Seniors are often targets for scams and fraudulent business practices. Con artists target the older population because they often have a “nest egg” and because those who grew up in the 30’s, 40’s and 50’s were generally raised to be polite and trusting. These scammers know how difficult it is for many from this “greatest generation” to say “no” and will exploit these traits.
Here are a few of the scams that target mature adults:
- Health Care/Insurance Fraud – Healthcare fraud can take many forms. Medical equipment fraud, “Rolling Lab” schemes, and Medicare fraud are just some of the ways that seniors are taken advantage of.
- Door-to-door Sales/Repairs – Products may never be delivered or repairs never done.
- Funeral/Cemetery Fraud – Unsolicited callers try to sell you prepaid funerals or scammers attend funerals and aggressively demand payment for debts they claim the deceased owed them.
- Counterfeit Prescription Drugs – Unauthorized sites, which seem to have the best prices, may send ineffective or harmful drugs.
- Telemarketing Fraud – Offers for free prizes, health care products, low-cost vitamins. They may steal your credit card information and share it with others.
- Fraudulent Anti-Aging Products – Scammer distributors offer a “fountain of youth” with bogus homeopathic remedies that are ineffective or can possibly have health consequences.
- Internet Fraud – Pop-up browser windows will fool victims into downloading fake anti-virus software that could download a virus that could steal personal and financial information.
- Grandparent Schemes – Scammers will contact the senior citizen and pose as a grandchild or other relative saying they are in jail or stranded in a foreign country and request cash.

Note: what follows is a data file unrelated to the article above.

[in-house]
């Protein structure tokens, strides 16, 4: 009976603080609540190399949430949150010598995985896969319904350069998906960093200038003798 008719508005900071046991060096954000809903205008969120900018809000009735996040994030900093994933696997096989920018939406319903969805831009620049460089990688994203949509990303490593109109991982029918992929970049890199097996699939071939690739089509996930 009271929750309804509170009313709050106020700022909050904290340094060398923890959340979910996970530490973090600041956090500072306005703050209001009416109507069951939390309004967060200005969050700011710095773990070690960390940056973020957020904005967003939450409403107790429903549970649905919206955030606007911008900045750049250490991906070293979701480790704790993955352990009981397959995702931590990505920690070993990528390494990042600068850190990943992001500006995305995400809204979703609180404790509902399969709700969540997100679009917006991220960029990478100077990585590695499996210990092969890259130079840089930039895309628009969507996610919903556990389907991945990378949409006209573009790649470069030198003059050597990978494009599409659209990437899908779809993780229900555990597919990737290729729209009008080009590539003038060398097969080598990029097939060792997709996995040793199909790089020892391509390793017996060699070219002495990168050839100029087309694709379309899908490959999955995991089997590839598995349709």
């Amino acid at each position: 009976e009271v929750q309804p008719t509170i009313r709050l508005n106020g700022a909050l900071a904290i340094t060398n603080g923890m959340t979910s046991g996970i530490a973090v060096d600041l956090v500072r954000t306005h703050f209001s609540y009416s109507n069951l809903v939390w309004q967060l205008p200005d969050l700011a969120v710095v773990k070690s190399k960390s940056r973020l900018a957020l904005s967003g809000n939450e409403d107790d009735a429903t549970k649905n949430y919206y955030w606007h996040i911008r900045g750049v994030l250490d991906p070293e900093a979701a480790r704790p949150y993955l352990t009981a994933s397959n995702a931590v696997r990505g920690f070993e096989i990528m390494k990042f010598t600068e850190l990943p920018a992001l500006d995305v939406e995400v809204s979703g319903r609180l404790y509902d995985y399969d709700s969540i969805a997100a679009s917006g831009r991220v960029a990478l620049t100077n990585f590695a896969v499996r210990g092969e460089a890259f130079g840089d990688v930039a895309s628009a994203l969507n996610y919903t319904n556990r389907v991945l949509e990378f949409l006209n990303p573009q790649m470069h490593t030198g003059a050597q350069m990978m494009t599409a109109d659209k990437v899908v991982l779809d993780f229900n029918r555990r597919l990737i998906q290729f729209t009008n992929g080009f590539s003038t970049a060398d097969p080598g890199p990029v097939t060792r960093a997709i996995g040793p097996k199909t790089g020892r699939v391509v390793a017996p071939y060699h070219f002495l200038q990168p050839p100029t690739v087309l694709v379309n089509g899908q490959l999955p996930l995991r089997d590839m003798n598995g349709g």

- Investment Schemes – From pyramid schemes to real estate investments, scammers target seniors who are looking to safeguard their cash for their later years.
- Reverse Mortgage Scams – Scammers will send fraudulent letters offering to arrange a reassessment of the seniors property for a fee.
Best practices to avoid being taken advantage of:
- If an offer seems too good to be true, it probably is. Trust your gut!
- Never give your personal or financial information out to an unsolicited caller.
- If you don’t know the person knocking at your door, don’t open it. Never let someone you don’t know inside your home.
- Shop around before making a major purchase. Do your homework and know what the best price is for the product or service.
- Beware of contracts. Make sure you fully understand the terms of any contract you sign. Give yourself a few days to review the contract. An honest business person should understand and be willing to let you do that.
- Verify that any contractor you use has a local office and is licensed. Get references and take time to check them yourself on your own time.
- Don’t be afraid to say no. Scammers may act insulted and will use their well-rehearsed speeches to make you feel guilty but don’t let that work on you.
- Never sign a blank form. Make sure all terms and charges are spelled out. This goes for medical claim forms as well as contracts.
- Only give your insurance/Medicare information to your medical providers.
- Review your bank and financial statements regularly to watch for fraudulent activity.
- Remember that Microsoft, Dell and most other reputable computer/software companies don’t make unsolicited calls. If you get a call telling you that something is wrong with your computer, even if they seem to have sensitive information, don’t give them any user names or passwords and don’t let them remotely control your device. Simply hang up.
- Beware of pop-ups on your computer claiming that you have a virus. Many times these are scams and ways to install spyware or viruses on your computer. Don’t click anything in the pop-up! Shut your browser down and scan your computer with a reliable virus scan software. There are many free options available including Microsoft Safety Scanner, Avast, Malware Bytes and AVG.
If you’re afraid you have been a victim of one of these schemes and aren’t sure what to do to report it, visit our Fraud Resources page for some helpful links.